An overwhelming response to the competition will help advance the design of a mechanical rover concept that could one day explore the hellish surface of Venus.
How do you design a vehicle that can withstand the furnace-like heat and crushing pressures of Venus? One idea being explored by NASA’s Jet Propulsion Laboratory in Southern California is a wind-powered clockwork rover, and it’s just been given a boost by designers, the maker community, and citizen scientists from around the world. In February, NASA launched a public competition to seek ideas for a mechanical obstacle-avoidance sensor that could be incorporated into the novel rover’s design. And today, the winners have been announced.
“The response from the community was incredible and better than I ever dreamed,” said Jonathan Sauder, a senior mechatronics engineer at JPL. “There were so many great ideas and well-developed concepts that in addition to first, second, and third place, we decided to add two finalists and another 10 honorable mentions in recognition of the amazing work people put into this project.”
The brilliance of the ideas is matched by the harrowing challenge facing future robotic explorers of Venus. The longest any spacecraft has survived on the surface of Venus is a little over two hours – a record set by the Soviet Union’s Venera 13 probe in 1981. And the last spacecraft to land on Venus was the Soviet Vega 2 mission in 1985. It survived only 52 minutes.
Venus may be known as Earth’s “sister planet,” but to develop machines that can better withstand its harsh environment, we’ll obviously need a different approach.
Enter AREE, a project being led by Sauder at JPL. Short for Automaton Rover for Extreme Environments, AREE is a rover concept with a mechanical locomotion approach capable of performing complex sequences of operations and instructions autonomously. The concept originated as a NASA Innovative Advanced Concepts (NIAC) study, which funds early-stage technologies that may support future space missions.
AREE would use a small wind turbine and a system of springs to generate and store mechanical energy that could power its locomotion. Think of how a wind-up pocket watch stores energy and drives the motion of its internal gears to keep the time, and you have a basic idea about how this machine would operate.
By replacing sensitive electronics and delicate computers with gears, components made from advanced heat-resistant alloys, and limited-capability high-temperature electronics, a more robust machine can be built – one that might last for months in the punishing environment.
But how would such a machine navigate the terrain without advanced electronic sensors? That was the question behind NASA’s “Exploring Hell: Avoiding Obstacles on a Clockwork Rover” challenge. In all, 572 entries from a mix of teams and individuals were submitted from 82 countries, with ideas that ranged from systems of rollers to detect hazards to oversized fenders that would snap the rover in reverse should it hit a boulder.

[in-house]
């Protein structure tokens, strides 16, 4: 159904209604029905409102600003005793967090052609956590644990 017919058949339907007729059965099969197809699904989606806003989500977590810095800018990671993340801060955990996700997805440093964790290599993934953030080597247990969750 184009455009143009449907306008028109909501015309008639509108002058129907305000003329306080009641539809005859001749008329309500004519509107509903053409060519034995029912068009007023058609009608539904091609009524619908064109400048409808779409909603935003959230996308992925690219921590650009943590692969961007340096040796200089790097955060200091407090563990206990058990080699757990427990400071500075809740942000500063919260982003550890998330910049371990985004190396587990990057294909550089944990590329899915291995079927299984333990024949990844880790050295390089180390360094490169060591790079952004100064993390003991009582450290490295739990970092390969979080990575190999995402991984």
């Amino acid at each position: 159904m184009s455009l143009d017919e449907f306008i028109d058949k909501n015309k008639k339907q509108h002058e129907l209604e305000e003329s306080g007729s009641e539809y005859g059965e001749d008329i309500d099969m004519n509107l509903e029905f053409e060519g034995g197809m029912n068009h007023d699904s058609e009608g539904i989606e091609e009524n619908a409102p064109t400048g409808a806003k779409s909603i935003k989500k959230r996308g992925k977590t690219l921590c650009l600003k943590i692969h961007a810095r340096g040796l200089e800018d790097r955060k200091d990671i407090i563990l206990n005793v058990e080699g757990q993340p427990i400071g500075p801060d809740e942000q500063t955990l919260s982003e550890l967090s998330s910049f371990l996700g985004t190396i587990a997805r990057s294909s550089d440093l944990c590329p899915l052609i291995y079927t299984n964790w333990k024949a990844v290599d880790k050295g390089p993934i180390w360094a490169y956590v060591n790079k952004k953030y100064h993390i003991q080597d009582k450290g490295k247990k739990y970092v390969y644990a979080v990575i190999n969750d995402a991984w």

The first-place prize is $15,000; second place wins $10,000; and third place, $5,000. The two additional, unplanned finalist prizes for the entry that was the most innovative and the entry with the best prototype are $2,000 each. The grant money was provided by NIAC and NASA Prizes and Challenges programs.
But the biggest prize for the finalists? Being considered for inclusion in AREE’s design as the rover concept continues to develop.
- First Place: “Venus Feelers” by Youssef Ghali
- Second Place: “Skid n’ Bump – All-mechanical, Mostly Passive” by Team Rovetronics
- Third Place: “Direction Biased Obstacle Sensor (DBOS)” by Callum Heron
- Best Prototype: “AMII Sensor” by KOB ART
- Most Innovative: “ECHOS: Evaluate Cliffs Holes Objects & Slopes” by Matthew Reynolds
JPL worked with the NASA Tournament Lab to execute the challenge on the HeroX crowdsourcing platform. The NASA Tournament Lab is part of NASA’s Prizes and Challenges program within the agency’s Space Technology Mission Directorate (STMD). The program supports the use of public competitions and crowdsourcing as tools to advance NASA research and development and other mission needs.
For more information about the challenge and the winning entries, including videos and photos of the designs, visit:
You can also participate in a moderated discussion with Jonathan Sauder and the winners of the “Exploring Hell” Challenge, hosted by HeroX, on July 23 at 10 a.m. PDT (1 p.m. EDT). Register here.
AREE is an early-stage research study funded by NIAC. NIAC is a visionary and far-reaching aerospace program within STMD that has the potential to create breakthrough technologies for possible future space missions; however, such early-stage technology developments may never become actual NASA missions.
Learn more about opportunities to participate in your space program:
News Media Contact
Ian J. O’Neill
Jet Propulsion Laboratory, Pasadena, Calif.
NASA Headquarters, Washington